Colleges and universities across the globe, though especially those in the USA and South Korea, are increasingly offering opportunities for gamers to ease the transition from the amateur to professional scene.
Organised video game competition has existed for about as long as video games have; competition being inherent in video games. But while amateur online and offline events have existed since the very beginning, professional video gaming, commonly referred to as eSports, have steadily been gathering popularity since the late 2000s, with spectatorship and therefore advertising and consequently funding further increasing the scope and reach of the burgeoning movement.
Traditional Sporting Scholarships
Many universities and colleges offer scholarships and grants to students practicing more traditional sports, as you may already be aware. Football, basketball, baseball, American football, gymnastics, track and field, hockey, tennis, golf and more… If you are an accomplished athlete, there are many scholarships available for you. Some will even offer full ride scholarships for athletic achievement, which includes not only tuition and fees, but also books, room and board, supplies and sometimes even living expenses. They may also even cover study abroad costs, like flights and other fees.
eSports, as they are still in their relative infancy, are yet to receive the same recognition.
While there have been movements to rectify this, there is, somewhat understandably, resistance in including eSports within the realm of traditional sports. Video games, it has been said, lack the physicality and outdoor nature of athletics.
Yet they require exceptional hand-eye co-ordination, careful planning, precise timing and skilful execution. And while they lack the physicality of football or basketball, video games aren’t entirely removed from physical qualities- nimbleness of the hands and forearm strength can often be required.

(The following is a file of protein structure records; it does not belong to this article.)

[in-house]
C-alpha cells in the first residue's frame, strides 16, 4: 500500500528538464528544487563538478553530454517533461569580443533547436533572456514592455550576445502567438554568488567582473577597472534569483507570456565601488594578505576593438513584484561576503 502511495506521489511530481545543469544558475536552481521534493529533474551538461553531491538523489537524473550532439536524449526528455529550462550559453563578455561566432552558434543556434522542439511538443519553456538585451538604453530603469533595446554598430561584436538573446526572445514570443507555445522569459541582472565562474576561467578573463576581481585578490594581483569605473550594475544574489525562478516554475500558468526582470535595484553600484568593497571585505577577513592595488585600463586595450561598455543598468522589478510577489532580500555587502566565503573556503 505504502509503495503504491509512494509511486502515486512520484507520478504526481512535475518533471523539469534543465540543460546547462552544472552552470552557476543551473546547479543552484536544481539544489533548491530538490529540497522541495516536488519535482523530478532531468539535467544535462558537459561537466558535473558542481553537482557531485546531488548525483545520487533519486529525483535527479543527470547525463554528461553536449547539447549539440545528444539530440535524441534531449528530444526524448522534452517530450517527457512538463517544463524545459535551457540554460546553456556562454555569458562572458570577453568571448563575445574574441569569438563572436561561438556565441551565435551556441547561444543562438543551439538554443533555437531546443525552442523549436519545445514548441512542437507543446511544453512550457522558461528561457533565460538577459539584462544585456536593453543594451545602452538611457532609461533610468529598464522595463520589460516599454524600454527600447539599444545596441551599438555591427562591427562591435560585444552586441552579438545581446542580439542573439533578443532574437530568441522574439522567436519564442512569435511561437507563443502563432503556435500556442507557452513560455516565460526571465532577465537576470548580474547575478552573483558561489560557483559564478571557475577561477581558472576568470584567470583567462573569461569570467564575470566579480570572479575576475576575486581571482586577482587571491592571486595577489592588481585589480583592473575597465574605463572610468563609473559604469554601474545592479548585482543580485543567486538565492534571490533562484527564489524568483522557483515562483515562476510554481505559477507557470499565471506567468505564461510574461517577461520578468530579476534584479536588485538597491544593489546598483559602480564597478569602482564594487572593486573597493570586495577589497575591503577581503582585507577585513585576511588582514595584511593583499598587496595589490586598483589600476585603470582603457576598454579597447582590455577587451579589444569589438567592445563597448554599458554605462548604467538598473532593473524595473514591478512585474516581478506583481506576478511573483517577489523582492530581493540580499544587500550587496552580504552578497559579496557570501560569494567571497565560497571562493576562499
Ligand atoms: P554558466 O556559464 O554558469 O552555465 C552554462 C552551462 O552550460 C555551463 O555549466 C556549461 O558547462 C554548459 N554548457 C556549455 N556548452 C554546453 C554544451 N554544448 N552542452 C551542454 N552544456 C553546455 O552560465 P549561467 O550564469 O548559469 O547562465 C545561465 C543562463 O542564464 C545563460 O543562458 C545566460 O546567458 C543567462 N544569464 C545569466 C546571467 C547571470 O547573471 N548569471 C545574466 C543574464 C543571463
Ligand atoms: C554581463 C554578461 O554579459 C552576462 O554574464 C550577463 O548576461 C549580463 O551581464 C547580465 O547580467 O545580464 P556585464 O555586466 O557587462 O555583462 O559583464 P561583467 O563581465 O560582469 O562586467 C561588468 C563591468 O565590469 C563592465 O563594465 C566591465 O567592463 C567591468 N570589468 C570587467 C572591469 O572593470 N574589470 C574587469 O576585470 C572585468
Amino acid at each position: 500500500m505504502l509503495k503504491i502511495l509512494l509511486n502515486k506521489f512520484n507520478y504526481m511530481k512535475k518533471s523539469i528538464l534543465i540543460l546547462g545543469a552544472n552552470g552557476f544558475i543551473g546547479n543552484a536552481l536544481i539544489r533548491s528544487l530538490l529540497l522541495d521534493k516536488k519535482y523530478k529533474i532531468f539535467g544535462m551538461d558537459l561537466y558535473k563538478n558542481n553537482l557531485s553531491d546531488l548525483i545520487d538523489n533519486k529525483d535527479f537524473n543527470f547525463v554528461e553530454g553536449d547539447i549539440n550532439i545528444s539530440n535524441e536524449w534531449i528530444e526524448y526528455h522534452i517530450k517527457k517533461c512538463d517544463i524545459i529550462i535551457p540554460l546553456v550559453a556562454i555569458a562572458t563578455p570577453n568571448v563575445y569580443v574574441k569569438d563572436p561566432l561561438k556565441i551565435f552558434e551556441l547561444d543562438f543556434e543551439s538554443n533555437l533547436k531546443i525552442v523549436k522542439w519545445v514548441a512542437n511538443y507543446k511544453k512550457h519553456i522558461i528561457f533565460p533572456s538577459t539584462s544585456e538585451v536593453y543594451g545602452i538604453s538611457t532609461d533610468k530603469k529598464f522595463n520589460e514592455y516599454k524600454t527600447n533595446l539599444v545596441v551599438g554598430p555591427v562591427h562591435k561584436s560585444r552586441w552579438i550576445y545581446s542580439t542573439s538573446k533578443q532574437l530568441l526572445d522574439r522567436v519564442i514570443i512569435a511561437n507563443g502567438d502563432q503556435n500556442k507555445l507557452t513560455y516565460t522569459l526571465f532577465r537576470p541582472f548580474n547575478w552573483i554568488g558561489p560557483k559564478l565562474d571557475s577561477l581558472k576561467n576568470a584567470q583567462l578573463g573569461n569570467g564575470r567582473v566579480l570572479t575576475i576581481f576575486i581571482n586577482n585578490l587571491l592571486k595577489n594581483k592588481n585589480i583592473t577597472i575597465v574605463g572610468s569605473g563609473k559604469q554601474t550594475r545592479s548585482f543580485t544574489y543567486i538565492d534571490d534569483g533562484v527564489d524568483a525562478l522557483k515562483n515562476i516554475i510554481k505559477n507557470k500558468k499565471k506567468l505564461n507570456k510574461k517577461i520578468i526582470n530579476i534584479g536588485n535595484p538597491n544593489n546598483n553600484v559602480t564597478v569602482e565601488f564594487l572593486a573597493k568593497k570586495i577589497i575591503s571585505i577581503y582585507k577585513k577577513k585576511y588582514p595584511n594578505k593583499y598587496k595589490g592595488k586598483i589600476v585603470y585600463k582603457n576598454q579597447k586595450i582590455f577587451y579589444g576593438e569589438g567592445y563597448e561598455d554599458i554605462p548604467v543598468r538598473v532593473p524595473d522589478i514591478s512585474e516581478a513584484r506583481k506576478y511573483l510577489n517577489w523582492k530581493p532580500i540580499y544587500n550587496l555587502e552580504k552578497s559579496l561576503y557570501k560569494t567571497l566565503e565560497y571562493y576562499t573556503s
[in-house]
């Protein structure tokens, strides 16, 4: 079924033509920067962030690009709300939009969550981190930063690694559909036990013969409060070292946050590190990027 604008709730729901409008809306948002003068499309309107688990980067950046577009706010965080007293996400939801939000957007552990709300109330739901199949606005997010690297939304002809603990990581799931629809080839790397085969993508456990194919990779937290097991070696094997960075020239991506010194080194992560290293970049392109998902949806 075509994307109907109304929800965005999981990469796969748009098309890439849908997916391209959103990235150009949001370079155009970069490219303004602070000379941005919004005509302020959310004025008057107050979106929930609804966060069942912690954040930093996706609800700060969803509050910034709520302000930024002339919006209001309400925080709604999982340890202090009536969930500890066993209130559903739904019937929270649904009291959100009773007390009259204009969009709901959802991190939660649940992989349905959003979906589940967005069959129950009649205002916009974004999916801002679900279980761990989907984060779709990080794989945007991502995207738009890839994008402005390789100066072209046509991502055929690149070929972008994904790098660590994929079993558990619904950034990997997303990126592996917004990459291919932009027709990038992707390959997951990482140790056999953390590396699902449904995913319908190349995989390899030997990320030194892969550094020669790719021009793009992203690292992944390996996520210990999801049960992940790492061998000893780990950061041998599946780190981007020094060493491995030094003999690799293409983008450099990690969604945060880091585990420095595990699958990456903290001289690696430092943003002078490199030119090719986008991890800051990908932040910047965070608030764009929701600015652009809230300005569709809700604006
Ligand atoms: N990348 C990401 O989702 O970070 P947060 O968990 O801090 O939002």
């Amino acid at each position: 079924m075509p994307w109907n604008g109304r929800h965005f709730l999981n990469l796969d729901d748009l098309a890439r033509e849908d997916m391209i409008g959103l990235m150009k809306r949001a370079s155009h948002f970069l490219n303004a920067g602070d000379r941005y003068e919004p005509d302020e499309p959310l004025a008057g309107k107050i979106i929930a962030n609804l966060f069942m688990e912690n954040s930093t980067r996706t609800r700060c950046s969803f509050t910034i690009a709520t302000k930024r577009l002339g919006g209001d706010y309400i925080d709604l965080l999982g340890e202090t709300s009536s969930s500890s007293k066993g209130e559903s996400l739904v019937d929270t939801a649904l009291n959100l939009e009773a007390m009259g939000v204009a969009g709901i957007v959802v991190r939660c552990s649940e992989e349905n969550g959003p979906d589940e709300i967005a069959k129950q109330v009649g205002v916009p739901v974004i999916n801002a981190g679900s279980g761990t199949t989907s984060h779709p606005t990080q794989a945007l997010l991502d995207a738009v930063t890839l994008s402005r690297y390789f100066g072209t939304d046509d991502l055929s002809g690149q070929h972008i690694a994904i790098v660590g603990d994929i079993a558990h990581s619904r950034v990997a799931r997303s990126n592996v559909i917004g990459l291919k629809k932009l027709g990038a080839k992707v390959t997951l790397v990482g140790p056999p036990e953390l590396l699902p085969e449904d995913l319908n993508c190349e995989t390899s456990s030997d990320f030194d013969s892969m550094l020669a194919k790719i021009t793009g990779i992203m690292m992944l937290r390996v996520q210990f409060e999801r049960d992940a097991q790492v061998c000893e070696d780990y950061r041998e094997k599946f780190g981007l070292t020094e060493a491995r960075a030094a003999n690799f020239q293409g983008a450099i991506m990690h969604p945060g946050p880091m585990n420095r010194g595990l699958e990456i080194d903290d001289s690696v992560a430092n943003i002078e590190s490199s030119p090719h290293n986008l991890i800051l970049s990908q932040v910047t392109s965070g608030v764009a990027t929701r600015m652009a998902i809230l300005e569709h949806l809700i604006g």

The Legitimization of eSports
One potential method seen as capable of legitimizing eSports is via the Olympic Games. The International Olympic Committee in October 2017 acknowledged the growing popularity of eSports, concluding that competitive video gaming can be considered a sporting activity as the players will train and prepare with an intensity comparable to athletes in traditional sports.
There still remain barriers to eSports inclusion within the Olympics though, as the games included would have to align with Olympic values, rules and regulations. By which, there can be no violence within the games and that there is a lack of global sanctioning body for eSports. It seems likely that if the Olympics were to include video games (there have been suggestions of including them in the Tokyo 2020 and Paris 2024 Summer Olympics) the games included would need to be centred around traditional sports simulations, such as FIFA, or the NBA 2K series.
These Olympic developments have been progressing alongside other notable cultural events, legitimizing professional video gaming. In 2013, Canadian League of Legends player Danny ‘Shiphtur’ Le became the first pro gamer to receive an American P-1A visa, a category designated for Internationally Recognized Athletes.
In 2014, Turkey’s Ministry of Youth and Sports started issuing eSports player licenses to those certified as professionals.
In 2016, the French government started working on a project to regulate and recognize eSports. The Games and Amusements Board of the Philippines started issuing athletic licenses to Filipino eSports players who are vouched by a professional eSports team in July 2017.
Meanwhile, several eSports events have been run alongside traditional sporting competition. The Asian Indoor Games now includes a video game medal-winning event, as well as the Asian Games, the top-level Asian multi-sport competition. Events for StarCraft II and Steep were held prior to the 2018 Winter Olympics in Pyeongchang.
Modern eSports Leagues
The recently developed professional league for Overwatch, the Overwatch League, regularly pulls in over 150,000 live viewers, with a peak of over 350,000 live viewers. Players are guaranteed a base salary of at least USD $50,000 per year, healthcare, housing and retirement savings plans. Some star players, such as Jay ‘Sinatraa’ Won and Brandon ‘Seagull’ Larned earn over USD $150,000 per year.